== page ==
Yes! Prepayment customers may also find that smart meters make it easier for them to top-up their meter since they’ll be able to add money by phone, online or through an app, in addition to their current payment methods.

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Can I have a smart meter installed if I’m renting?

Yes, if you pay for your gas and/or electricity, although it’s best to clear that with the landlord first.

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Can I get smart meters if I have solar panels?

Officially, yes. Unofficially, it depends. EON and NPower will not install smart meters in homes with solar panels at the moment. Other suppliers, like British Gas, will fit them but some customers have experienced billing issues and needed to have the smart meters removed. It comes down to a technical problem with first generation smart meters, where the meter struggles to read the amount of energy generated by solar panels. This issue is being addressed and Smart Energy GB says, “in the future, your in-home display may also be able to reflect the energy you’re generating yourself, such as from solar panels.”

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If I have a smart meter installed, will it send or sell my information to companies other than my energy supplier?

No. Your smart meter collects information about how much gas and electricity you’ve used, which it sends securely to your supplier for billing. The meter doesn’t store any other personal information, like your name, address or bank details.

Energy suppliers need your permission to use your data for marketing. It is also your choice whether you want to share that energy usage data with other organisations, such as switching sites. All of your consumer rights are strongly protected by law and the use of your data is controlled under General Data Protection Regulations (GDPR).

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Can smart meters cause fires?

This concern comes from a Watchdog programme which suggested that improperly installed smart meters caused several house fires, which is understandably worrying. However, as long as the smart meter is installed by a qualified engineer, there’s no more risk of fire than from standard analogue meters. The smart meters themselves have undergone rigorous safety tests and comply with UK and EU product safety laws.

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What if I want to switch energy suppliers?

At the moment when you switch some smart meter functionality may be lost temporarily if you have a first generation meter, also known as the meter going ‘dumb’, but this doesn’t prevent you from switching to a new supplier. Companies are aware of the issue and are working to ensure that customers can retain the ‘smart’ features of a smart meter. Often new suppliers can update the old meters remotely to keep those meters smart, and if not they can replace the meter for you at no extra charge. Customers shouldn’t have a problem with the second generation smart meters, and the aim is that all customers will be able to switch between suppliers with no loss of functionality from their smart meters.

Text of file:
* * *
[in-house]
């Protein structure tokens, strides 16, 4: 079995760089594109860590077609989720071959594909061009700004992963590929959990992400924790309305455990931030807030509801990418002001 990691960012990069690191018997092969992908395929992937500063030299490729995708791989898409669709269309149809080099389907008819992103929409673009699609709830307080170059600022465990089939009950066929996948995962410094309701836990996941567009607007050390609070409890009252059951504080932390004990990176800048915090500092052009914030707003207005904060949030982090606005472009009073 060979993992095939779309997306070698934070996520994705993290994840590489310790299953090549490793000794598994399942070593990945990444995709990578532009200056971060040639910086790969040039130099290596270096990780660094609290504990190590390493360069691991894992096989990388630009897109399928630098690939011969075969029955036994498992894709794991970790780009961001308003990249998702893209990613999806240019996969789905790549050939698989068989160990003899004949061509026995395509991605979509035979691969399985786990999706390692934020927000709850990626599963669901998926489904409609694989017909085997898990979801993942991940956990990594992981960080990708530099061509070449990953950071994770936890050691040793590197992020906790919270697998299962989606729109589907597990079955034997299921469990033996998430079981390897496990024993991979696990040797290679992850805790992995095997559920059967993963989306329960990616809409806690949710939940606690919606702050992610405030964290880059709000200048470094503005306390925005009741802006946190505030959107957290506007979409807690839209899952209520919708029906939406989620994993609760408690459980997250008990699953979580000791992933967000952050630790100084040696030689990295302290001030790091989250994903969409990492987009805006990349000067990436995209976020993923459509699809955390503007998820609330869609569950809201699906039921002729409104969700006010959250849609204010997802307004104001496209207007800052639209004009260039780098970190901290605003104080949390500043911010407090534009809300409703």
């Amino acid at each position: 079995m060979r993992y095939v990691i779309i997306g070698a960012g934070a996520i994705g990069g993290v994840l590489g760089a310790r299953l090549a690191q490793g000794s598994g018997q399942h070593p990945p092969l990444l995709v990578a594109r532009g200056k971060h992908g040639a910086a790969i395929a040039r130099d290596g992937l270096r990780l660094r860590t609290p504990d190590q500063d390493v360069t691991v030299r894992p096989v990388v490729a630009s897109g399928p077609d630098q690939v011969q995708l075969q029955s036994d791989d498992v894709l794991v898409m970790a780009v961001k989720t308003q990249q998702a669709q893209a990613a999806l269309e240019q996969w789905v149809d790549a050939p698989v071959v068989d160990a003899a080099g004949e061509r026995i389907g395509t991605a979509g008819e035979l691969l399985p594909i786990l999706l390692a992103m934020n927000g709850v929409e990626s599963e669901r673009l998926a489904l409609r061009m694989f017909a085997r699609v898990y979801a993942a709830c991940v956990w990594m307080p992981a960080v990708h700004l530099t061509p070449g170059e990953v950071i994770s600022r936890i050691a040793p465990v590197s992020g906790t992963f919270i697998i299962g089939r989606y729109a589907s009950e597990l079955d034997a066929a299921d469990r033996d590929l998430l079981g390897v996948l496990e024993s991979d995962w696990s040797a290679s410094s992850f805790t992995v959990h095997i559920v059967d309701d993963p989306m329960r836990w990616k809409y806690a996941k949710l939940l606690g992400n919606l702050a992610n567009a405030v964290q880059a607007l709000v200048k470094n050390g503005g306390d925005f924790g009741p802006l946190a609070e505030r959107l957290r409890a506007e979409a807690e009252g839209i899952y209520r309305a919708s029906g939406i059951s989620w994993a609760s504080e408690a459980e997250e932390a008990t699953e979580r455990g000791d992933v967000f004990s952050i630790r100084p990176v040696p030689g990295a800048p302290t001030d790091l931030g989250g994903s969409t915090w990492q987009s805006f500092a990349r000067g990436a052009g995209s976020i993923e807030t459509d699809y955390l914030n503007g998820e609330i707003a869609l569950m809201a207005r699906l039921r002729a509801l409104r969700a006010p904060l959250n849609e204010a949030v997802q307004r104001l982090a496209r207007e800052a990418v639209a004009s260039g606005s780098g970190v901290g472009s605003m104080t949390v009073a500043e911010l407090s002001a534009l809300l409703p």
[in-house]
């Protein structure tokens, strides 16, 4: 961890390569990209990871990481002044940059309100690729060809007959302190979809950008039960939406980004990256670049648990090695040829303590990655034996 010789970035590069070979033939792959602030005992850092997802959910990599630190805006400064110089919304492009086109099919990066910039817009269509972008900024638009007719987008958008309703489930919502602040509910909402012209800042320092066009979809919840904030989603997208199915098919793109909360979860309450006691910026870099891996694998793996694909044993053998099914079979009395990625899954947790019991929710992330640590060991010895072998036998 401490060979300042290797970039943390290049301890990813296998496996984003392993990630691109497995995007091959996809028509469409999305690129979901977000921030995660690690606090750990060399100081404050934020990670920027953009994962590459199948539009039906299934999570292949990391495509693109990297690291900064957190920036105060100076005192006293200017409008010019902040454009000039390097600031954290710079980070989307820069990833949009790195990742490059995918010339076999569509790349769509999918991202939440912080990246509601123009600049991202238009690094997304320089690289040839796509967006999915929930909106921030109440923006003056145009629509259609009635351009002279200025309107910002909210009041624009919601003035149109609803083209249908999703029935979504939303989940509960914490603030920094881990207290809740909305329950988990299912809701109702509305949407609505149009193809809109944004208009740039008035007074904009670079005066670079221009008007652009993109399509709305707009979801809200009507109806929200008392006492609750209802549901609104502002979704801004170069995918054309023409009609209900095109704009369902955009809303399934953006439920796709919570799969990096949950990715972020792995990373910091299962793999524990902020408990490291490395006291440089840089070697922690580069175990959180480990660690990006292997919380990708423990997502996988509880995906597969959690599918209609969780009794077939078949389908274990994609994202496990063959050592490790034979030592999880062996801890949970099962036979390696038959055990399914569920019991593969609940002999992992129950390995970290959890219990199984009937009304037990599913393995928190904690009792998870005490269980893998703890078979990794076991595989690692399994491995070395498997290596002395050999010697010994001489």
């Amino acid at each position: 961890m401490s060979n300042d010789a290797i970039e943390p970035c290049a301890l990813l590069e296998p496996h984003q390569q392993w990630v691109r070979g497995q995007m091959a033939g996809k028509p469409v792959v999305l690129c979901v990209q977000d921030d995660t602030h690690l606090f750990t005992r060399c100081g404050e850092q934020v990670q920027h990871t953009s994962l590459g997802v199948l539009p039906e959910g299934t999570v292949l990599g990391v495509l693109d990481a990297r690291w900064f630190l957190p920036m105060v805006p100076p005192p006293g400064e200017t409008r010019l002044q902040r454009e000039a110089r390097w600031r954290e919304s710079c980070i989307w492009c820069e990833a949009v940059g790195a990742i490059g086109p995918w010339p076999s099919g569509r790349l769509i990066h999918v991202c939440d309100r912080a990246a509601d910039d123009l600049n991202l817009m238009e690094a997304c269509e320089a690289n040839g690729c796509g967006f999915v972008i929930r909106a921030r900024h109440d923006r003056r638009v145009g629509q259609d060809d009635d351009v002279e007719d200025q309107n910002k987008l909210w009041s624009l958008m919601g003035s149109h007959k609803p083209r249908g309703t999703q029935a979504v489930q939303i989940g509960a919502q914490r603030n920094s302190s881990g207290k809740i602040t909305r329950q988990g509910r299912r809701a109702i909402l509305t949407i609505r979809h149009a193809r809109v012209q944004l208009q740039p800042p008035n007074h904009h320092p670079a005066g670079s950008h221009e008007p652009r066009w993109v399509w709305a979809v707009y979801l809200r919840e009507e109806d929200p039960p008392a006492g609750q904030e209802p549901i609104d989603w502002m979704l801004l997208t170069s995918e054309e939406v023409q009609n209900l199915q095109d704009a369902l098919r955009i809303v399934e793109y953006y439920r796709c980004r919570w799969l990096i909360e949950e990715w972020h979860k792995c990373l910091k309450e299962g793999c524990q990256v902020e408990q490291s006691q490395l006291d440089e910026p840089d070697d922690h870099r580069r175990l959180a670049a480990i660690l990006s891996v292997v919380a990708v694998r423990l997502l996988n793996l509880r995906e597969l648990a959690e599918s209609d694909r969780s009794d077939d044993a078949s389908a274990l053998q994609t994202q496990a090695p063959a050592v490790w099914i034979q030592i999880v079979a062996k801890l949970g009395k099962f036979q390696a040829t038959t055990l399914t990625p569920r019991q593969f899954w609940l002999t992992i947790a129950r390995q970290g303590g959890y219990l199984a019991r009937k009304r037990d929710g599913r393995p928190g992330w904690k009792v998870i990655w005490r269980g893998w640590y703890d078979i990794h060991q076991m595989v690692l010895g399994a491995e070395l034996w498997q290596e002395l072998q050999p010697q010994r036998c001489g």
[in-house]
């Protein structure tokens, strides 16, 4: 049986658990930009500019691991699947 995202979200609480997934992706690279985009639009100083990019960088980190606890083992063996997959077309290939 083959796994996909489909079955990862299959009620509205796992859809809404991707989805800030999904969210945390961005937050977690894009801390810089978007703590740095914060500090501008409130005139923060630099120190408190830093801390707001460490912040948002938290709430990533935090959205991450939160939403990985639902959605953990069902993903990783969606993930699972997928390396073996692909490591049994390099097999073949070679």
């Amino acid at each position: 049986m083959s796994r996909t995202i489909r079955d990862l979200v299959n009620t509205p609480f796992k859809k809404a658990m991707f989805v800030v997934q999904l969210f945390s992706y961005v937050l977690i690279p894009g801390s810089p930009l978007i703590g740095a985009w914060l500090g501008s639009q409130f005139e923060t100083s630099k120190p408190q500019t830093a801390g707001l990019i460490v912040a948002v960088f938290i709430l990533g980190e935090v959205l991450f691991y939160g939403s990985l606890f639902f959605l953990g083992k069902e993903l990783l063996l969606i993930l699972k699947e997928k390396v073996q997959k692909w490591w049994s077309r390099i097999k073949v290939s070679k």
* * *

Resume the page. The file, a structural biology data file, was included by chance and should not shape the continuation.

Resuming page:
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Do I need a strong wifi or mobile signal for my smart meter to send readings to my energy supplier?

Smart meters do not use the Internet and you don’t need wifi to have a smart meter. First generation meters use a SIM card to communicate and second generation meters use a dedicated wireless communications system all of their own (known as the Data Communications Company network). This does mean that some customers, particularly those in high rise flats or rural areas, may experience poor signals, causing the smart meters to go ‘dumb’, but the network aims to cover 99% of households in Britain by the end of 2020.

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A smart meter installer identified safety issues in my home (e.g., faulty boiler, dangerous wiring and fuse boxes). Will the supplier rectify those problems?

When engineers install a smart meter, they will do a free gas safety check and visual inspection of the electricity supply. They can spot and alert you to problems that you may not have been aware of otherwise. If they identify problems, they are obligated to take action, for example by condemning a boiler. It will then be the householder’s responsibility to rectify the issues.

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Will suppliers use my data to charge me more during peak times?

Maybe, but it should be cheaper at other times, so you can save money by using electricity and gas outside of peak times. Energy suppliers can only charge prices customers have agreed to, and you will know if you have signed up to a ‘time of use’ tariff.

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What if I am bombarded with calls, texts, letters or emails about getting a smart meter even after I’ve refused?

The government has said that “Ofgem will take up complaints with energy suppliers for customers who feel they are being bullied or coerced into getting a smart meter.” You can find out more on the Ofgem website.